Before you read this, click my link and check out WreckedExotics.com. Here's what the site says about its purpose:
At some point, everyone's been standing behind someone in McDonald's only to notice that they've got a missing finger or a giant brown spot growing on their forehead. You're dying to look, dying to inspect, but in your heart of hearts, you know it's just the wrong thing to do. We have no such misgivings when it comes to cars. If they're pretty, shiny, and fast - that's great. But if they're smashed to pieces and there's a possibility the wreckage caused massive terror, that's all the better. A guilty pleasure? Maybe. But the cars don't mind being gawked at. WreckedExotics.com is the world's leading source for an intense (and maybe obsessive!) view into the subversively gorgeous world of mashed up automobiles.
This site was brought to my attention by one of the shops we work with. They like it, they receive the emails. They also fix cars for a living--so it's a fit, right?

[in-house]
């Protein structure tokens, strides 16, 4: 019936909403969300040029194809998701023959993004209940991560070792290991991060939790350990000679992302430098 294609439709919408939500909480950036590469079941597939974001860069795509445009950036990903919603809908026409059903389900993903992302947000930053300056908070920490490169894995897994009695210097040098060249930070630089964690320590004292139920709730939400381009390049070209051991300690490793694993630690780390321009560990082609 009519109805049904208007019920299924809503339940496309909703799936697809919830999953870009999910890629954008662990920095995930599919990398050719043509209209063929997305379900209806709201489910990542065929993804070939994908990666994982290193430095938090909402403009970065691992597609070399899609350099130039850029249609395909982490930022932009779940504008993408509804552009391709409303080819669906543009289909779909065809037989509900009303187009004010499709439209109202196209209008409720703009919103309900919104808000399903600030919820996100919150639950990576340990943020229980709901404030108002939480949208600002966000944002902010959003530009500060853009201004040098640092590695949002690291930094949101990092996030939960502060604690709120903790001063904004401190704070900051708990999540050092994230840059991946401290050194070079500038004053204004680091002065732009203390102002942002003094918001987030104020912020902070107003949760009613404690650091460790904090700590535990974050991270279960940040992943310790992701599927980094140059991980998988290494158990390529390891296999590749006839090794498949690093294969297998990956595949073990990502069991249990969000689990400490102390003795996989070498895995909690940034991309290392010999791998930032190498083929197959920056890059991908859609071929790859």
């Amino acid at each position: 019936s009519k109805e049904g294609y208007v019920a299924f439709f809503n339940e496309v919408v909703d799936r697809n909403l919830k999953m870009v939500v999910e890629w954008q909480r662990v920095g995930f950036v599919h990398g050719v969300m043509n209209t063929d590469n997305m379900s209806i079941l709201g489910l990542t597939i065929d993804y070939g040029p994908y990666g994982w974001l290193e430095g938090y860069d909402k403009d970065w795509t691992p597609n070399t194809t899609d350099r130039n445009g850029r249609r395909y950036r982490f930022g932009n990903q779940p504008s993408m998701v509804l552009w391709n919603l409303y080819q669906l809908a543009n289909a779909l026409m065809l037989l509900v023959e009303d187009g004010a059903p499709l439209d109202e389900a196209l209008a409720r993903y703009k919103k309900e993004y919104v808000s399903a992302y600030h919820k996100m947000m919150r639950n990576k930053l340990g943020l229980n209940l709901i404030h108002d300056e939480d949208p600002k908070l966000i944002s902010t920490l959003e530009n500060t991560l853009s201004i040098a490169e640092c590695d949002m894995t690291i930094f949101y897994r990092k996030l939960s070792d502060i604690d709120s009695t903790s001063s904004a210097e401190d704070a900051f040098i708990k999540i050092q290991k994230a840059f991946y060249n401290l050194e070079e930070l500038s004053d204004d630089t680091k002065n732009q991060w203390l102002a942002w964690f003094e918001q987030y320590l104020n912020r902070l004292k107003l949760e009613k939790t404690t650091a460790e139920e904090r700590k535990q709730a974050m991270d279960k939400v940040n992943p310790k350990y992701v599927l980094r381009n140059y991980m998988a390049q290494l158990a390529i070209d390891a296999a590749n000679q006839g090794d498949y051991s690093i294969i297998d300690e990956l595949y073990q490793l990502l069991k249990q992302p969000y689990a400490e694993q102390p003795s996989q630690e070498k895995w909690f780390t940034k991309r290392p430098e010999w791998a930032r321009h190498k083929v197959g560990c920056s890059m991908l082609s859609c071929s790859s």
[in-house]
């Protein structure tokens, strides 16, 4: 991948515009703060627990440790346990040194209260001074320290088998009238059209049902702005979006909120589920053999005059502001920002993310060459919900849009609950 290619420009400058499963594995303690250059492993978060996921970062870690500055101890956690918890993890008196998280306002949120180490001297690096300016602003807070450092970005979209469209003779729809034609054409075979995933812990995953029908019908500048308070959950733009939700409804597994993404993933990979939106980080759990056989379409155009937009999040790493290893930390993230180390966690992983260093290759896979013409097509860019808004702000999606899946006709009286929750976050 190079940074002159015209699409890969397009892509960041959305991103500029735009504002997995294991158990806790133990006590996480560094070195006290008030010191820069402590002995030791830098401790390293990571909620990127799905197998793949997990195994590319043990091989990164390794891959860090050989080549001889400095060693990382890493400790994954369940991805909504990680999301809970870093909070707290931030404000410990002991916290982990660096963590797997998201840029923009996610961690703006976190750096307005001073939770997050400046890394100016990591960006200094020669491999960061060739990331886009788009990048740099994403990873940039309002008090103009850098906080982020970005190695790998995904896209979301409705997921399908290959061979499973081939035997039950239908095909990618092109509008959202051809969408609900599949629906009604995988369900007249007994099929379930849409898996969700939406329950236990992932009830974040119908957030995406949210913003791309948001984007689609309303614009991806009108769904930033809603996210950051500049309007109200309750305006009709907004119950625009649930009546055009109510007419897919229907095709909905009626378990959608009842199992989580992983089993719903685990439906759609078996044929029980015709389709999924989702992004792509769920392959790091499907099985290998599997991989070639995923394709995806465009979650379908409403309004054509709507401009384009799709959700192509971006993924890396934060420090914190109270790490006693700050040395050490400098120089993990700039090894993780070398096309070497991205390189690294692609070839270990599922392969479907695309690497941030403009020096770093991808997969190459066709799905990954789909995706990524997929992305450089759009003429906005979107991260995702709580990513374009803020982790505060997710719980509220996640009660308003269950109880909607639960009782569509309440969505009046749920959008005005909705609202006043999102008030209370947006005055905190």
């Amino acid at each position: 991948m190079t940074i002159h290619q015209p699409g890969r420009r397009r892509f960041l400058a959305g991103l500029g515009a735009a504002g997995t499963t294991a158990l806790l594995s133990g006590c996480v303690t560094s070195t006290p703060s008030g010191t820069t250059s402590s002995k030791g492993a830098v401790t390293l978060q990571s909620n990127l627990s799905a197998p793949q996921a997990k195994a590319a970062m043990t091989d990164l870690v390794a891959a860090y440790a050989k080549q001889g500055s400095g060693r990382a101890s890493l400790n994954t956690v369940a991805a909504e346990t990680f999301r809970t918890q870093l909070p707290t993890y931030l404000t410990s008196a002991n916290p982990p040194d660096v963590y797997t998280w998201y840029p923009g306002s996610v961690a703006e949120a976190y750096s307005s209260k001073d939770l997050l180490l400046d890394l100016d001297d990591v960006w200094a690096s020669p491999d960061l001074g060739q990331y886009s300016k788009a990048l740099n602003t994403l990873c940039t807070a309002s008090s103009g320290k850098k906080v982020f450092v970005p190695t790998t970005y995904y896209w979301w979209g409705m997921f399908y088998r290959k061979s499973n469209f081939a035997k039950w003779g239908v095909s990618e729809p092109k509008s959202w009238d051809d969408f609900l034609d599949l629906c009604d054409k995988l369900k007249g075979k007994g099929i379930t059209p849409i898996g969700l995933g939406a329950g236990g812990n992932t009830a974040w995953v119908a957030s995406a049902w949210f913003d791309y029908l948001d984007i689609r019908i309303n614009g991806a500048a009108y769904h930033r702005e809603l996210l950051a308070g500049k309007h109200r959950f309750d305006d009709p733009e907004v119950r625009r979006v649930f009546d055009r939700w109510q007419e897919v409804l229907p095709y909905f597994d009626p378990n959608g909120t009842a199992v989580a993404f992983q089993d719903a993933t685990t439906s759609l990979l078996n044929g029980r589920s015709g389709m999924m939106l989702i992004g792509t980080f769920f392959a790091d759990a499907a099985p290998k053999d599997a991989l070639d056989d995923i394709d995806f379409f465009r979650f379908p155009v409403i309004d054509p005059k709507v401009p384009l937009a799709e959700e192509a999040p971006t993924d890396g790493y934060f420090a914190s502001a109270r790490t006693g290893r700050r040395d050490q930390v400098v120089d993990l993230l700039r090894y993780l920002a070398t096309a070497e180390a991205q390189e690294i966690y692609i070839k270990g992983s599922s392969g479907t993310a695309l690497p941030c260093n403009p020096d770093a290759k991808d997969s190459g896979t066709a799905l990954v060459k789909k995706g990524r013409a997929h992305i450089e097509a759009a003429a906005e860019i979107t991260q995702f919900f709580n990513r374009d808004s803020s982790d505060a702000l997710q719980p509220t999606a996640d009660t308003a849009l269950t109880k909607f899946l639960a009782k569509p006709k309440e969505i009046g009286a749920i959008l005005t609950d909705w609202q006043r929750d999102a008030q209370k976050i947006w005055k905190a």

Or is it just morbid? I mean you don't get into crashes like this and walk away. Perhaps I'm missing the point. I don't see the beauty, I just see the creepy missing part of the photos. The people--the drivers. Then I thought, maybe I am just being a sensitive female, so I took an informal poll around the office and the reactions went something like this:
Men: Interesting. Look at that. Wow.
Women: This is uncomfortable. I keep thinking about the people who were in the crash.
Hmm...this site has a following, over 10 million page hits a month and over 150,000 subscribers to their email list. And advertisers: Verizon Wireless, eBay Motors, XM Radio, Pizza Hut. This isn't just a bunch of shutterbugs in the right place at the right time--it's a monetized entity.
Looking further, they are part of the CarDomain network, a venture-capital backed international firm. I think I liked it better when I pictured the website started and run by a bunch of enthusiasts posting photos. I guess that explains the high-end press in everywhere from USA Today to Playboy to the LA Times.
So, opinion time? Cool fansite or cynical marketing ploy aimed at delivering the young male audience? Let me know. And if I'm just being a cynic then I promise I will allocate some of our marketing dollars to running an apology ad on their site. Weigh in.